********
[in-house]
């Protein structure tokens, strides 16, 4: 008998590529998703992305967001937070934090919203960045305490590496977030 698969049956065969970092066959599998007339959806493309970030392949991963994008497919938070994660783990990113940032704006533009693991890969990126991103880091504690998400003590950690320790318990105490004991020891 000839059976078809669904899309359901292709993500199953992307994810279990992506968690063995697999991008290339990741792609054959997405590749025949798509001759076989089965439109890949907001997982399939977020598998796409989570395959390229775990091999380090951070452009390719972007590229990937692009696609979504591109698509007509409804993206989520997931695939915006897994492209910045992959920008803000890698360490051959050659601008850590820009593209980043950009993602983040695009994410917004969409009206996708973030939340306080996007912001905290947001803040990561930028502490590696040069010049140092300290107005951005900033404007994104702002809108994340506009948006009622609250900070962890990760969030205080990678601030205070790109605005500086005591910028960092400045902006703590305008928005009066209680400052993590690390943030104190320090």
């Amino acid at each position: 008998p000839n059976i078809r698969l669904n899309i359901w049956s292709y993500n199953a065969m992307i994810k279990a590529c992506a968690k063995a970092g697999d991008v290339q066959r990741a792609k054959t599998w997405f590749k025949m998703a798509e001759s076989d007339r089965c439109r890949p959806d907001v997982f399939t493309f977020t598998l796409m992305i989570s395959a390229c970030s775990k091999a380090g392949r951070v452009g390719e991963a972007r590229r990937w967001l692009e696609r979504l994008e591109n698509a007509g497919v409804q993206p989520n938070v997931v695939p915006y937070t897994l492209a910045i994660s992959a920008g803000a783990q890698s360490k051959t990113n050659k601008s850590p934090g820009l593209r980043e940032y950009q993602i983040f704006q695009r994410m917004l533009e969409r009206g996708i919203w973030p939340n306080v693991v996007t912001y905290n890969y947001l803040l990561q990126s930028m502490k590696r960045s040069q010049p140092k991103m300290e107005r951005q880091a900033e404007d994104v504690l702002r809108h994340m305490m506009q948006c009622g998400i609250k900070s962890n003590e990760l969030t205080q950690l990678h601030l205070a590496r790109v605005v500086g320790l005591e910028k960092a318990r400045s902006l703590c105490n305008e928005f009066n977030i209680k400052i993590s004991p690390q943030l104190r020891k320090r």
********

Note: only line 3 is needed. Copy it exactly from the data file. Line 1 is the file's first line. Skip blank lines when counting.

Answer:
């Amino acid at each position: 008998p000839n059976i078809r698969l669904n899309i359901w049956s292709y993500n199953a065969m992307i994810k279990a590529c992506a968690k063995a970092g697999d991008v290339q066959r990741a792609k054959t599998w997405f590749k025949m998703a798509e001759s076989d007339r089965c439109r890949p959806d907001v997982f399939t493309f977020t598998l796409m992305i989570s395959a390229c970030s775990k091999a380090g392949r951070v452009g390719e991963a972007r590229r990937w967001l692009e696609r979504l994008e591109n698509a007509g497919v409804q993206p989520n938070v997931v695939p915006y937070t897994l492209a910045i994660s992959a920008g803000a783990q890698s360490k051959t990113n050659k601008s850590p934090g820009l593209r980043e940032y950009q993602i983040f704006q695009r994410m917004l533009e969409r009206g996708i919203w973030p939340n306080v693991v996007t912001y905290n890969y947001l803040l990561q990126s930028m502490k590696r960045s040069q010049p140092k991103m300290e107005r951005q880091a900033e404007d994104v504690l702002r809108h994340m305490m506009q948006c009622g998400i609250k900070s962890n003590e990760l969030t205080q950690l990678h601030l205070a590496r790109v605005v500086g320790l005591e910028k960092a318990r400045s902006l703590c105490n305008e928005f009066n977030i209680k400052i993590s004991p690390q943030l104190r020891k320090r």